British Columbia

WorkSafeBC launches new employer guidelines as British Columbians start returning to work

As communities across the province prepare for the "new normal" of next week's Phase 2 pandemic response, employers in every sector will have to heed new health and safety protocols to keep COVID-19 at bay.

Health and safety protocols required for every sector as province enters Phase 2

Hair salons and other businesses are set to reopen after the May long weekend as the province enters Phase 2 of its restart plan, but WorkSafeBC officers will be inspecting to make sure employers are adhering to new health and safety guidelines. (Ben Nelms/CBC)

If you are a B.C. employer who plans to reopen for business in the coming weeks, you must have health and safety protocols in place to prevent the spread of COVID-19. WorkSafeBC has released new resources that can help.

The province is entering Phase 2 of its restart plan next week, which includes the gradual reopening of many businesses and service providers, as well as schools and medical offices. 

Industry-specific guidelines are now available from WorkSafeBC for the following sectors: Restaurants, cafés and pubs, real estate, arts and cultural facilities, retail, K-12 education, parks and outdoor spaces, health services, in-person counselling and office space.

"We've developed both general and industry-specific materials in consultation with industry and labour stakeholders to ensure they are practical and understandable for workplaces in each sector," Al Johnson, head of prevention services at WorkSafeBC, said in a media release.

The provincial agency has also developed general resources for all workplaces. These include: a COVID-19 safety plan template, workplace posters, information on cleaning and hygiene practices and guidance on the selection and use of masks.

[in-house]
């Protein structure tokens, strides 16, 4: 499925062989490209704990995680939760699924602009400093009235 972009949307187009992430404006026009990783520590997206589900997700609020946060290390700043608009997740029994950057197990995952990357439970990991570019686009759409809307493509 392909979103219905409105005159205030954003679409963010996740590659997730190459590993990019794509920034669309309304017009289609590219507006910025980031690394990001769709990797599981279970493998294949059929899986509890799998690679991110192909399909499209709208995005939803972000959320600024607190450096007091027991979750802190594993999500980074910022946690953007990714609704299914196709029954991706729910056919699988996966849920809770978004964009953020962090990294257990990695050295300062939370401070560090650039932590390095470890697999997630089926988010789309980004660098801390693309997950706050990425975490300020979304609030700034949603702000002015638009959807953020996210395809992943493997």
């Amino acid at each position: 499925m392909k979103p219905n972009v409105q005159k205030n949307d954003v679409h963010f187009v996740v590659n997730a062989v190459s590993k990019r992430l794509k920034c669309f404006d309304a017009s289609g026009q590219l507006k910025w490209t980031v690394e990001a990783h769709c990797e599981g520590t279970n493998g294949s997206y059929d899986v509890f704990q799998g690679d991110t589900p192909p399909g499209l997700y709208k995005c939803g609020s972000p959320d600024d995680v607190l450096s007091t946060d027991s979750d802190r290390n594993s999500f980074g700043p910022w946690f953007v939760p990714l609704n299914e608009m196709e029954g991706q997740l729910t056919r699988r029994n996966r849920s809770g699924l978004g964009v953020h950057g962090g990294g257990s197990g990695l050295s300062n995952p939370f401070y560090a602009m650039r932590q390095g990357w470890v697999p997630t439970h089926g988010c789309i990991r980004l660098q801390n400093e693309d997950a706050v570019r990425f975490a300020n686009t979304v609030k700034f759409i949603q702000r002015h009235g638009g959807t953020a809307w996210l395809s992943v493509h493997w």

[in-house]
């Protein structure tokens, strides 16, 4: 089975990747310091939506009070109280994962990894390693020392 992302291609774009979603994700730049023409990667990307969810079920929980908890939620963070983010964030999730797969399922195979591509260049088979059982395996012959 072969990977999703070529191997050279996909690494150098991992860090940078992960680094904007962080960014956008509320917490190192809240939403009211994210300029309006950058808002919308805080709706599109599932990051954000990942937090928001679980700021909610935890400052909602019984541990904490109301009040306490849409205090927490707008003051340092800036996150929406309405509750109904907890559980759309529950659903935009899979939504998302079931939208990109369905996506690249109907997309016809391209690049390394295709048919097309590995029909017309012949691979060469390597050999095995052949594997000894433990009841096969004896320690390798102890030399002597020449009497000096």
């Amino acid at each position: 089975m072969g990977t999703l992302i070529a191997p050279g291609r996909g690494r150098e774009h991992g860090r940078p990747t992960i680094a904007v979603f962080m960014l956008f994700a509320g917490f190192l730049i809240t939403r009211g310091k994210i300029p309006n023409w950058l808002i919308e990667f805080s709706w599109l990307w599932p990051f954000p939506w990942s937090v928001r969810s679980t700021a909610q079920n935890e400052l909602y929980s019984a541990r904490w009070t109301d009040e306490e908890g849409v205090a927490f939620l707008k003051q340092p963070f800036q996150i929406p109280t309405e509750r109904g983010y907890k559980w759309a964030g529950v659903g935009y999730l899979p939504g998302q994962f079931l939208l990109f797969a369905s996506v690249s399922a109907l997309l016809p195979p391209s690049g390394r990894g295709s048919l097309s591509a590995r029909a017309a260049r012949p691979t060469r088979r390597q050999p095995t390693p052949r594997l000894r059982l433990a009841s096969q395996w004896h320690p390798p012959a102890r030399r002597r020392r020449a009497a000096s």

Restaurants getting ready

To meet requirements, Darragh McFeely, operations manager of Nuba restaurants, is implementing numerous changes at the Lebanese restaurant's four locations.

Tables will be spaced further apart. Fewer items will be on the table. Disinfection will be stepped up. Plexiglass will be installed. And because they have fewer staff and are aiming to reduce waste, fewer items will be on the menu.

"We're used to changes in this industry. This is definitely the biggest one so far," McFeely said.

"We feel good. We're not going to rush it."

Darragh McFeely demonstrates a new addition to Lebanese restaurant Nuba: a new take-out window. (CBC)

McFeely doesn't expect Nuba will be opening up at the earliest possible moment. When they do, it's not clear how soon diners and workers will be ready to return.

"Everyone's processing this whole thing in their own way. Everyone will have the ability to do what's comfortable for them."

The protocols won't be ideal for the bottom line, he said, but he supports them from a safety perspective.

Some protocols still pending

Employers do not need to submit their safety plan for review or approval. According to WorkSafeBC, prevention officers will instead begin a provincewide verification and inspection initiative to make sure employers have plans in place.

"The planning process should involve workers for their input to ensure their concerns are heard and addressed," said Johnson.

According to the agency, sector-specific guidelines for child care and recreation will be available in the coming days.

All the relevant information is available on WorkSafeBC's website.

Workers and employers with questions can call WorkSafeBC's information line at 1-888-621-7233 to speak directly with a prevention officer.

With files from Tina Lovgreen


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